Saturday, August 28, 2010

2010 state election - they're off and running

With the Federal election passed (albeit with some current uncertainty due to the hung result), focus will now shift to state politics, with the Victorian poll less than three months away.

Transport is likely to be a prominent election issue.

Melbourne is fast growing in population and needs a transport system that can cope. Scarce space in our cities and national resource security require alternatives to building roads and driving everywhere. Our rail system is fragile, with infrastructure maintenance and service levels lagging modern expectations. Increased traffic levels are slowing trams while legibility and connectivity remain challenges for our bus network. And our ageing population will require improved access to services, especially in regional areas.

The incumbent Labor Party will go to the people with parts of the Victorian Transport Plan coming to fruition (eg the Green Orbital SmartBus which started earlier this year). Labor has also promised additional staffed stations. Expect a flurry of other Ministerial announcements in coming days, weeks or months. Labor has not updated its website since the 2006 election, and their Linking Victoria transport policy from then is still available.

The main opposition Liberal Party has made public announcements on security staffing at railway stations and a feasability study into a rail extension to Rowville. However like Labor they do not yet have a publicly available transport policy for the 2010 election. As coalition partners The Nationals support the Liberal's station security initiatives and revoke Labor's inner-suburban clearway rules.

Bouyed by its strong federal result, including is first lower house win at a general election, the Greens are demanding the transport ministry should there be a hung parliament. Its leader, Greg Barber, has been a vocal member of the Legislative Council Select Committee on Train Services and supports an independent public transport authority to plan services. The policy tab on the Victorian Greens website takes the reader to their national website and policies, with nothing specific for Victoria.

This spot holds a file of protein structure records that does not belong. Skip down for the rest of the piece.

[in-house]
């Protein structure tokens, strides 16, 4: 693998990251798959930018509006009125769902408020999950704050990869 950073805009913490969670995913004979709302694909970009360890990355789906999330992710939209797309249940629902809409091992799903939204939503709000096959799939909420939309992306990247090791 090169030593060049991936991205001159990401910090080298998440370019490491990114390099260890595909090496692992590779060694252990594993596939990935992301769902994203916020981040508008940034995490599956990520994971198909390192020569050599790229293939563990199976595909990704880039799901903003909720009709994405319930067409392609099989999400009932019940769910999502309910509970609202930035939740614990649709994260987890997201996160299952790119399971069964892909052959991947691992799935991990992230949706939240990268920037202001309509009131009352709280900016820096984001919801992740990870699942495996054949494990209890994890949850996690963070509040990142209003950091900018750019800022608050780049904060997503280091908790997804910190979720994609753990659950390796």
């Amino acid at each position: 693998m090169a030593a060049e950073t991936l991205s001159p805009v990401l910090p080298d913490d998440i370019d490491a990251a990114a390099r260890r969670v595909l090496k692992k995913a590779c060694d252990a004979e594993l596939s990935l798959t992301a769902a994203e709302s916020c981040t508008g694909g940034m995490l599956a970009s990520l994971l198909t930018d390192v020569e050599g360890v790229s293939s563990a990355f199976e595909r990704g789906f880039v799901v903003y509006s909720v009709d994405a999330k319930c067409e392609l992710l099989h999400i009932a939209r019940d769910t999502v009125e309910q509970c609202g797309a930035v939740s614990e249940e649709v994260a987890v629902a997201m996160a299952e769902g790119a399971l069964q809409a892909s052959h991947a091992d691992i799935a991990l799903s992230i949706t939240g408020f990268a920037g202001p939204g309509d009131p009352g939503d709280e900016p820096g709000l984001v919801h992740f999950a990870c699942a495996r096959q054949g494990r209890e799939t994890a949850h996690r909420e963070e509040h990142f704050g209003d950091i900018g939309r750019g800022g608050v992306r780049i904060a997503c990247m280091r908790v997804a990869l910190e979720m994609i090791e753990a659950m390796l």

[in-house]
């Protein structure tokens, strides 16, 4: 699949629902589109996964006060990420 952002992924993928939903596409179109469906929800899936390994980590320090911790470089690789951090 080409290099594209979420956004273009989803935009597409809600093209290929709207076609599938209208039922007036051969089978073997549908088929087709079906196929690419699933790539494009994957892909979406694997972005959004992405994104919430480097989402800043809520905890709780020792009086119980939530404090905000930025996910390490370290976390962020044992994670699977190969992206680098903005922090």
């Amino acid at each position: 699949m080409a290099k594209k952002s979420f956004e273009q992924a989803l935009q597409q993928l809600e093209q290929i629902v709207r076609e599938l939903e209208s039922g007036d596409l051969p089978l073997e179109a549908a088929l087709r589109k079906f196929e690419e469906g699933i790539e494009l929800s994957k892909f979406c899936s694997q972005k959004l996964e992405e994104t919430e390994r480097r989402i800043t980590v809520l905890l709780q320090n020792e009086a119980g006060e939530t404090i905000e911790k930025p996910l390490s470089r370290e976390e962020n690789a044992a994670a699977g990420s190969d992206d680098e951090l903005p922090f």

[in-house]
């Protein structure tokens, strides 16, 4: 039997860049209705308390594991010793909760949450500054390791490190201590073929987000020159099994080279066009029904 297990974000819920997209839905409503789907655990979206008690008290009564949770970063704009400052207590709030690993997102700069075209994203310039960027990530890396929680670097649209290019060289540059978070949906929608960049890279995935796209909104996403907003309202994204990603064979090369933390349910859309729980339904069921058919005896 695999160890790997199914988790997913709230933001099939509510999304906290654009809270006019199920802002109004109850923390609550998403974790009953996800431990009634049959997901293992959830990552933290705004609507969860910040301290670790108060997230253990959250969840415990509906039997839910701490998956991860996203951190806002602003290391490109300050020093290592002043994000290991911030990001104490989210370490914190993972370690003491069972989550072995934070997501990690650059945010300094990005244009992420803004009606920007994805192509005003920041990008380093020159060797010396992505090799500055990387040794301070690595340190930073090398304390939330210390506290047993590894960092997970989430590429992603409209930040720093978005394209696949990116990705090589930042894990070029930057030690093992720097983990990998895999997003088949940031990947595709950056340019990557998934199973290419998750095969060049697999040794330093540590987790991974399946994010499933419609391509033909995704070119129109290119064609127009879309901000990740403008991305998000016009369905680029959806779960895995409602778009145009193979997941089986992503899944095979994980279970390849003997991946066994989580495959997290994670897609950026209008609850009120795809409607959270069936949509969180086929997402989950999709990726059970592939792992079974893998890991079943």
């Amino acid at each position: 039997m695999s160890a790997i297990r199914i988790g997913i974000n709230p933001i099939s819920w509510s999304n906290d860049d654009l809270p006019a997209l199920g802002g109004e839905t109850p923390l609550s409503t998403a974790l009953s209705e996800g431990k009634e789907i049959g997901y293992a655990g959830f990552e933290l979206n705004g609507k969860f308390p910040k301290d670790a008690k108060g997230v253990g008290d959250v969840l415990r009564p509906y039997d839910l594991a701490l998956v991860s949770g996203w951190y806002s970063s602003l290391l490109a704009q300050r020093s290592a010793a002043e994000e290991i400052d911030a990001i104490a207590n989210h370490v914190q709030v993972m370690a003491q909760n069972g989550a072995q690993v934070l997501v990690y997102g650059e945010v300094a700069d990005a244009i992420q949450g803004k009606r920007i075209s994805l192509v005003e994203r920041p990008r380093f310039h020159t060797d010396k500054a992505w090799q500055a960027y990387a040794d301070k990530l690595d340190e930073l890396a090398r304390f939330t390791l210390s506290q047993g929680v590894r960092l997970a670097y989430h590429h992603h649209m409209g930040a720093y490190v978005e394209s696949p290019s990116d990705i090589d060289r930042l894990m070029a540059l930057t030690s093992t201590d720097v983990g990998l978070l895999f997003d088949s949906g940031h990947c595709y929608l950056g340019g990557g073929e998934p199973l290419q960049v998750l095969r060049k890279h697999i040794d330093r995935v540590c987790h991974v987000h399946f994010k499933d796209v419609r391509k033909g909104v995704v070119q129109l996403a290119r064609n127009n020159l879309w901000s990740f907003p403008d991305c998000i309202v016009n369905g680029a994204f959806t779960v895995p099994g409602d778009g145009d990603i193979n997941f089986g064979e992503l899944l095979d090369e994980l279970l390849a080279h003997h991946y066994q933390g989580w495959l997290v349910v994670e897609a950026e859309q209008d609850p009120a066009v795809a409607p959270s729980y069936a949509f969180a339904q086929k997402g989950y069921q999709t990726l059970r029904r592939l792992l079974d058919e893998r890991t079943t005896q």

Hence none of the parties yet have a coherent published transport policy for the people's consideration in November. The best we can do to date is to study their announcements and examine any past records in government (which The Greens do not yet have).

If the past is anything to go by, the next few months will be an exciting time for public transport. Transport is so tied to the political cycle so major things happen around election time. For example late 2006/early 2007 saw upgraded regional rail, the start of extended bus operating hours across Melbourne, a new SmartBus route, Zone 3 abolished and fares integrated across regional and NightRider services.

As in 2006 some of the earliest advised changes have been to fares; this time we have seen Zone 1 extended to the ends of the longest tram routes and free weekend travel for Seniors myki users from January 1, 2011. Next will be bus changes. We have already seen upgrades for Melton and some for the Mt Dandenong area will start on Monday.

Most interest though will be on the proposed 'big ticket' bus improvements of DART (four new SmartBus routes for the Doncaster area) and bus upgrades for Casey-Cardinia (large outer suburban areas currently with somewhat limited service). More trains are being delivered and a new train timetable is expected later this year on some lines.

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